living-in-outdated-ed
living-in-outdated-ed

@Moderate_line I'm a big proponent of the Finnish model, but one thing we need to keep in mind:   Finland has a much smaller, much more homogeneous population than the United States.   Doesn't mean we shouldn't be taking best practices, but it does mean that there will be some things that just won't work here given the systemic challenges and wide income gap.

class80olddog
class80olddog

@living-in-outdated-ed @Moderate_line I would like to see Finnish teachers take over Douglass High School in APS for two years and see what effects there would be.  My money is on very slight to no improvement.

(can great teachers teach kids who are not there?  That WOULD be a great teacher.)

anothercomment
anothercomment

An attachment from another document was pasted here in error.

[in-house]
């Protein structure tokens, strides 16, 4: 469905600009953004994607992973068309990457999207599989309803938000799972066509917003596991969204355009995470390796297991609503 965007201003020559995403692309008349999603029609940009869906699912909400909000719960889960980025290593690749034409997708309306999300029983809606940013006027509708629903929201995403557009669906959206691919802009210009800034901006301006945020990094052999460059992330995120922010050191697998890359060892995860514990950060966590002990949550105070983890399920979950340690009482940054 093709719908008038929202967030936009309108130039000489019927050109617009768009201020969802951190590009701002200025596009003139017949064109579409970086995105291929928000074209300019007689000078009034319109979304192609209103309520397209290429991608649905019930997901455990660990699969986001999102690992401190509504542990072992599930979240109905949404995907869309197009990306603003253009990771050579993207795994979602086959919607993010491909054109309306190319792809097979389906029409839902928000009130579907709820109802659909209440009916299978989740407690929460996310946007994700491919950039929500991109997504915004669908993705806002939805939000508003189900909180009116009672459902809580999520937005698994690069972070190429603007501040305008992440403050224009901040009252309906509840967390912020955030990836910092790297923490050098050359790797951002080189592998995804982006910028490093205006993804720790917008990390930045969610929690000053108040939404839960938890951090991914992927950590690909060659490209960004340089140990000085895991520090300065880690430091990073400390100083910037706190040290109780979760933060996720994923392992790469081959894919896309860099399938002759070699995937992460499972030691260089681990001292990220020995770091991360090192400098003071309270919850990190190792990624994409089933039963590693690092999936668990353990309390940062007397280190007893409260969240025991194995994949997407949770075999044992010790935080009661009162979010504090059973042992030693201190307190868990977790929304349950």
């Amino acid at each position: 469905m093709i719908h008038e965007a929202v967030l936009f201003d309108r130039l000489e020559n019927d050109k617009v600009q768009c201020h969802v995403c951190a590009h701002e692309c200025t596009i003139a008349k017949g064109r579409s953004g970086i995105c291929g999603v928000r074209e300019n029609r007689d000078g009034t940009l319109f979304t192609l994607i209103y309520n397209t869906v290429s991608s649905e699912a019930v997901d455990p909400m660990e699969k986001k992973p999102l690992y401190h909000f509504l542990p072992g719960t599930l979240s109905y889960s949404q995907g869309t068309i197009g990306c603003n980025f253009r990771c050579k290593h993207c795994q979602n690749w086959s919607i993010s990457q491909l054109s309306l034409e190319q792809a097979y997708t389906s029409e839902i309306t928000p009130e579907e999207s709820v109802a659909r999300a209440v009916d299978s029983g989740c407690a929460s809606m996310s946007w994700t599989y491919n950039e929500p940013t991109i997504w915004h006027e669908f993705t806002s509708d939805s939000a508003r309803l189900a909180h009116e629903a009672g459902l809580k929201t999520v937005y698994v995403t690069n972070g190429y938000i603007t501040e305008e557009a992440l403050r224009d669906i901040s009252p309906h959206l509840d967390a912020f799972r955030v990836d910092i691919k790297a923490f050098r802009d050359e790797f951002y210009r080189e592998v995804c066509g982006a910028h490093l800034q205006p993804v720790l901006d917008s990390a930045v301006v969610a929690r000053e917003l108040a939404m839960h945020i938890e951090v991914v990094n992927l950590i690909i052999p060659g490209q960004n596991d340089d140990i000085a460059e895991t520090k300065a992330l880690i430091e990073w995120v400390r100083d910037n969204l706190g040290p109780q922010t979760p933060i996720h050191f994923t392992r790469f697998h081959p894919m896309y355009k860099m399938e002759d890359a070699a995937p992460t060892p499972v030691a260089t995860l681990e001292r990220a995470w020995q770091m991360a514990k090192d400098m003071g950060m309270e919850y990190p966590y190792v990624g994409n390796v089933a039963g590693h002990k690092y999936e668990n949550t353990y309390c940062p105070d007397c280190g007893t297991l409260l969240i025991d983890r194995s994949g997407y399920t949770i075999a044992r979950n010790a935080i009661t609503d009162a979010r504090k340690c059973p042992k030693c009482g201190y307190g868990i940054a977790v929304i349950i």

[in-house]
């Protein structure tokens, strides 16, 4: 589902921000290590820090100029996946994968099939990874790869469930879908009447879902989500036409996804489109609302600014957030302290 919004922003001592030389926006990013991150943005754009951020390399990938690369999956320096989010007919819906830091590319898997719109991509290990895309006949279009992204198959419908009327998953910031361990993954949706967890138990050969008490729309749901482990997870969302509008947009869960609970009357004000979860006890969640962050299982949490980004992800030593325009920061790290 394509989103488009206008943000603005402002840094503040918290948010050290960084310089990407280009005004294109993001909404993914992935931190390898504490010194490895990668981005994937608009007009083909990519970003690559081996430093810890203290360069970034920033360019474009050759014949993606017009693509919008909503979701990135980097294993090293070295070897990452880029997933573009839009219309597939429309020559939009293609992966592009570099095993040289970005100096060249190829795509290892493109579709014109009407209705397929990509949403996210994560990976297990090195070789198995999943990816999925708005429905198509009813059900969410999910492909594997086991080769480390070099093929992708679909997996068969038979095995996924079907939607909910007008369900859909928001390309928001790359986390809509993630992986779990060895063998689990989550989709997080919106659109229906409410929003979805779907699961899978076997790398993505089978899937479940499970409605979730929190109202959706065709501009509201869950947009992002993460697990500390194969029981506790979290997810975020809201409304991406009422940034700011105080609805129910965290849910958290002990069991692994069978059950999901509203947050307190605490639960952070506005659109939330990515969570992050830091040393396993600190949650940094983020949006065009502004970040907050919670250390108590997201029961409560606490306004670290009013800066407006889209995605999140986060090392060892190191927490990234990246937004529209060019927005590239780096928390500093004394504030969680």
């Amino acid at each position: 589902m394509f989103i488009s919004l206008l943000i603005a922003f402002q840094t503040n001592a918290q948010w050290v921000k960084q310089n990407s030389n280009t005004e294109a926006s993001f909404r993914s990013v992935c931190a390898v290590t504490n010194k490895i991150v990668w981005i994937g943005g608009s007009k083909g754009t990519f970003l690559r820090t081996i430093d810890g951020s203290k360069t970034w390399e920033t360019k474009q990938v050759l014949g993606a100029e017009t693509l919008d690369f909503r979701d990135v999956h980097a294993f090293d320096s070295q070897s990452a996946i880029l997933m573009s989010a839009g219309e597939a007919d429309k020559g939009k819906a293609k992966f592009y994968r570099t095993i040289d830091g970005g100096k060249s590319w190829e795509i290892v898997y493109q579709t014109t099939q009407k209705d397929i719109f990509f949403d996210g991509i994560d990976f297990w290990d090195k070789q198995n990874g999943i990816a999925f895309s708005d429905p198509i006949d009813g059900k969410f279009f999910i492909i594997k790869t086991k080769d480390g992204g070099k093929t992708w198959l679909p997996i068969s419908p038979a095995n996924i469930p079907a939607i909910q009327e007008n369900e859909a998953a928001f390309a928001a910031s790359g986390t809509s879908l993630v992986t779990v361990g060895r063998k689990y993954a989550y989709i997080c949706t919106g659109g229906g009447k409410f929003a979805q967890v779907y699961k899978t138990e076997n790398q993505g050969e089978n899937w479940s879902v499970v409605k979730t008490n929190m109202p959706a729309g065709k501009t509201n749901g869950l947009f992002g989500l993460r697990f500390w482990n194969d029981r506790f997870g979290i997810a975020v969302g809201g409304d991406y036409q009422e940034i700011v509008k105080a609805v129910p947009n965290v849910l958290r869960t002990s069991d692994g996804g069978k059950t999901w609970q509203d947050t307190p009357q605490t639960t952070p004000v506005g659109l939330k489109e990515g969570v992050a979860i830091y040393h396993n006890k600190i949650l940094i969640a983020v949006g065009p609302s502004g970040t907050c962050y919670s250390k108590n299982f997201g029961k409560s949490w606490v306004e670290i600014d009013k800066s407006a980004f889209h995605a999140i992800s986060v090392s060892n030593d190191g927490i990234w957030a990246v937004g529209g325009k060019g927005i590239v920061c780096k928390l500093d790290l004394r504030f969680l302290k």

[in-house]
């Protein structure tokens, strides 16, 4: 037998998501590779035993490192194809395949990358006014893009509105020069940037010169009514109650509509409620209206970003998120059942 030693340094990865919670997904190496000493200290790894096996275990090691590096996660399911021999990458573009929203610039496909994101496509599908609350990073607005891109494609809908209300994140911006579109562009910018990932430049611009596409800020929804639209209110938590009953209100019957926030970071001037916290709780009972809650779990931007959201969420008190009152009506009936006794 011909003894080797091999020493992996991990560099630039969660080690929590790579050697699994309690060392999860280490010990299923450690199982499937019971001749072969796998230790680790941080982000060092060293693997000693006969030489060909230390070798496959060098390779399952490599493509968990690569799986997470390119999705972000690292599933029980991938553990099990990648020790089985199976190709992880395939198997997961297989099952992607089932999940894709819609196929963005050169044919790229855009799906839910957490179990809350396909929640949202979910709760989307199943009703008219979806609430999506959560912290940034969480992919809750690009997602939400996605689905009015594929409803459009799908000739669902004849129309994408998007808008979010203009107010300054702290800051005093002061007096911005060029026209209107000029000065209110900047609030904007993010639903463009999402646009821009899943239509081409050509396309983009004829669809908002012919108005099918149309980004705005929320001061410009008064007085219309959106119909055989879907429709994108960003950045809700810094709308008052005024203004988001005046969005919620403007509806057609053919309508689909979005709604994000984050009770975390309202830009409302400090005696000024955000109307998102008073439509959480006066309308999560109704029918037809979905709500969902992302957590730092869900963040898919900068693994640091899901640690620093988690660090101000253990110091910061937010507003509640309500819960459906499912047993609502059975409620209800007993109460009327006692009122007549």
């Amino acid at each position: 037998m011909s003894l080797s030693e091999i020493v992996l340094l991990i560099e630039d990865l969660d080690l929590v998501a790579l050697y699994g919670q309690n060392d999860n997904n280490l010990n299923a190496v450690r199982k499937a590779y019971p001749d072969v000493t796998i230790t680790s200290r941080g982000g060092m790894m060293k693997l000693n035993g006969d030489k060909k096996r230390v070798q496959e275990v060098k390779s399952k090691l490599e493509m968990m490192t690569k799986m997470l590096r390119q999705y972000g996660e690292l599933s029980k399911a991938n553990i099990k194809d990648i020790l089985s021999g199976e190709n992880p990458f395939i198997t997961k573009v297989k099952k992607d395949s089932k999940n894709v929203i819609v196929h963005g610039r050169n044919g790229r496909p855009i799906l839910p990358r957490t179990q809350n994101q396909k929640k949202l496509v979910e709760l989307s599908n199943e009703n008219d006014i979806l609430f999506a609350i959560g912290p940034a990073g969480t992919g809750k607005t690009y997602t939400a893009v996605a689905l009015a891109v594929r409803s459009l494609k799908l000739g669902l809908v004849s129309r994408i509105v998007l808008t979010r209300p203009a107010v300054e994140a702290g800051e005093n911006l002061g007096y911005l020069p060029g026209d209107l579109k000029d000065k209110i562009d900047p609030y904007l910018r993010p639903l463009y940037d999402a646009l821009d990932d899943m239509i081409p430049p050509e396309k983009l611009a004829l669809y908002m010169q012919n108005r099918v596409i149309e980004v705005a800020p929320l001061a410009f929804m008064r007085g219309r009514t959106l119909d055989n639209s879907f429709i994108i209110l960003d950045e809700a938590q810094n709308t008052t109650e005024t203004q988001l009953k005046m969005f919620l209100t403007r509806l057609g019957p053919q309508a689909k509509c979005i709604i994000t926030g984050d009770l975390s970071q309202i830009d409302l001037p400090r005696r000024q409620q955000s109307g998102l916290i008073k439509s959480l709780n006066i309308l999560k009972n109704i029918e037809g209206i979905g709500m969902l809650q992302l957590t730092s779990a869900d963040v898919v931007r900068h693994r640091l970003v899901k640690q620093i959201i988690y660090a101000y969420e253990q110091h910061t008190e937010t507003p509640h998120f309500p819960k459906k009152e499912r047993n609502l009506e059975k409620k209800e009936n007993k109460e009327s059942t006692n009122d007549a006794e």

Finland does not have the ridiculous black races baiting culture. The Jessie Jacksons and the Al Sharptons of our country who make their living keeping raisin alive.

I recently had a three hour long phone conversation with a black woman who I met at a funeral this Summer. Her husband is mid 50's bi racial grew up In Finland the product of a white Finish Mother and a Black man. The black man was a military child and grew up on military bases in Europe. She met her husband when she was in the Army. Her husband works at the Pentagon.

The long and short of the three hour conversation, her husband and her think that this whole "black lives" the current motto of the current professional race batters is just stiffiling to the black community. She said coming back to the black funeral in Georgia was just stiffiling. Which is why she sat in the pew and at the table of the professional whites who were friends and business associates of the educated son.

class80olddog
class80olddog